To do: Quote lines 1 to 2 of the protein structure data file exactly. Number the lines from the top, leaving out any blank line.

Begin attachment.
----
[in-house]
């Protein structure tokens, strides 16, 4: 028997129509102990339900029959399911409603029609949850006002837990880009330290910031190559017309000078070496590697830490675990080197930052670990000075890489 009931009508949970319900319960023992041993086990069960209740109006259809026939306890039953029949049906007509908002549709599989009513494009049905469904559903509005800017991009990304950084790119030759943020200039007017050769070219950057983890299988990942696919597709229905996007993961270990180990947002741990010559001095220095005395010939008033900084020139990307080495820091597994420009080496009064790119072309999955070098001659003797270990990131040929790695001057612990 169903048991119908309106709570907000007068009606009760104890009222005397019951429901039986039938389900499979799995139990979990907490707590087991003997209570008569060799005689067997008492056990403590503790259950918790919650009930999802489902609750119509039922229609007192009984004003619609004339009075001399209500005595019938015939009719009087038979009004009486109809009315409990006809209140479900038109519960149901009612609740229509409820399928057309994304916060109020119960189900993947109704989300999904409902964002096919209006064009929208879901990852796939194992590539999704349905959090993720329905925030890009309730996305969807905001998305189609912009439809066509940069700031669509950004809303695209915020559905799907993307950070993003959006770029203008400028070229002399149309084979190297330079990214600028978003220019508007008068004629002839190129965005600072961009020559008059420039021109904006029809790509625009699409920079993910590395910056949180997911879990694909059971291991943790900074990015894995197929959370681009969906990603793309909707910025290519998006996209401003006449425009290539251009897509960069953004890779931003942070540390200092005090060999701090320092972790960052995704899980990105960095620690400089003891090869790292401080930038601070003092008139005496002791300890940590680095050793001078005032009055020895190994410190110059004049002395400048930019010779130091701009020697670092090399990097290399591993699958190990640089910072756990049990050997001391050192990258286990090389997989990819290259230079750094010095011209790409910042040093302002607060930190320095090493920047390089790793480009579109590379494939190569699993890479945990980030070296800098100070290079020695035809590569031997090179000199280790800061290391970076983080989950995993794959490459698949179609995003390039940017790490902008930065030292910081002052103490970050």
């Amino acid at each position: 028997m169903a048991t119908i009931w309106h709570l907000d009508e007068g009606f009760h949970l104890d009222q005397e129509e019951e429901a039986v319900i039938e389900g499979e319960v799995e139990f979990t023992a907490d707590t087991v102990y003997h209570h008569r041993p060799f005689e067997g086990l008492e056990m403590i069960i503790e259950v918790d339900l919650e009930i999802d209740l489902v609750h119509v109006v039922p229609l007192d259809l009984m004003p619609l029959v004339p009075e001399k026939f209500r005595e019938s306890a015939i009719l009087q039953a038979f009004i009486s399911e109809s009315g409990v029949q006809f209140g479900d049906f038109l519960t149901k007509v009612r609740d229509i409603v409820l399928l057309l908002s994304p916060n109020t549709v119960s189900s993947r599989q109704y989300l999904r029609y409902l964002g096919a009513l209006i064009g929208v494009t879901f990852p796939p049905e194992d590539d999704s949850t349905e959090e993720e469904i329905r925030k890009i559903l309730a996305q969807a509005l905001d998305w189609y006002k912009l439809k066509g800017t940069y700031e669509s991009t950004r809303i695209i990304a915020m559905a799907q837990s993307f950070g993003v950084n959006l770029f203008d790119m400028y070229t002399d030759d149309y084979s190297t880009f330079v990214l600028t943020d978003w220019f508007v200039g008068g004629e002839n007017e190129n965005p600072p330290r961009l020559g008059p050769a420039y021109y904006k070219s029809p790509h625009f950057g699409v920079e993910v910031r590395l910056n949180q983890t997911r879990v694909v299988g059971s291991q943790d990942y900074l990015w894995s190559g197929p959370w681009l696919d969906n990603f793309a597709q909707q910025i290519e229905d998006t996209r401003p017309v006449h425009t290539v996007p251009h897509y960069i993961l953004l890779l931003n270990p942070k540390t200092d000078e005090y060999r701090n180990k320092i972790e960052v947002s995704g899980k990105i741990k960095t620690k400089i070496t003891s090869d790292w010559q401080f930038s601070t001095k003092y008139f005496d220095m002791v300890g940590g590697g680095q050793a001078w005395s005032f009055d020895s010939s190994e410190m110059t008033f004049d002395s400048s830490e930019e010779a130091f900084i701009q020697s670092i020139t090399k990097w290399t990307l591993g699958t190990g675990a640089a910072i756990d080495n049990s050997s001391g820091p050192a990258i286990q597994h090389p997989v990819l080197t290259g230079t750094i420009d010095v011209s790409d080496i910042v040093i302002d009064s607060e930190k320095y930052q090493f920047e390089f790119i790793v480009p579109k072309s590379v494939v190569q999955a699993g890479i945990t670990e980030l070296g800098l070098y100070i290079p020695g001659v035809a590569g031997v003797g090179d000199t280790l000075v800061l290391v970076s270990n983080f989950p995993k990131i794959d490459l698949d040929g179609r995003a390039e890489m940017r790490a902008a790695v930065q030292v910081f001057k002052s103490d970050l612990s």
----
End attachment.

[in-house]
């Protein structure tokens, strides 16, 4: 028997129509102990339900029959399911409603029609949850006002837990880009330290910031190559017309000078070496590697830490675990080197930052670990000075890489 009931009508949970319900319960023992041993086990069960209740109006259809026939306890039953029949049906007509908002549709599989009513494009049905469904559903509005800017991009990304950084790119030759943020200039007017050769070219950057983890299988990942696919597709229905996007993961270990180990947002741990010559001095220095005395010939008033900084020139990307080495820091597994420009080496009064790119072309999955070098001659003797270990990131040929790695001057612990 169903048991119908309106709570907000007068009606009760104890009222005397019951429901039986039938389900499979799995139990979990907490707590087991003997209570008569060799005689067997008492056990403590503790259950918790919650009930999802489902609750119509039922229609007192009984004003619609004339009075001399209500005595019938015939009719009087038979009004009486109809009315409990006809209140479900038109519960149901009612609740229509409820399928057309994304916060109020119960189900993947109704989300999904409902964002096919209006064009929208879901990852796939194992590539999704349905959090993720329905925030890009309730996305969807905001998305189609912009439809066509940069700031669509950004809303695209915020559905799907993307950070993003959006770029203008400028070229002399149309084979190297330079990214600028978003220019508007008068004629002839190129965005600072961009020559008059420039021109904006029809790509625009699409920079993910590395910056949180997911879990694909059971291991943790900074990015894995197929959370681009969906990603793309909707910025290519998006996209401003006449425009290539251009897509960069953004890779931003942070540390200092005090060999701090320092972790960052995704899980990105960095620690400089003891090869790292401080930038601070003092008139005496002791300890940590680095050793001078005032009055020895190994410190110059004049002395400048930019010779130091701009020697670092090399990097290399591993699958190990640089910072756990049990050997001391050192990258286990090389997989990819290259230079750094010095011209790409910042040093302002607060930190320095090493920047390089790793480009579109590379494939190569699993890479945990980030070296800098100070290079020695035809590569031997090179000199280790800061290391970076983080989950995993794959490459698949179609995003390039940017790490902008930065030292910081002052103490970050």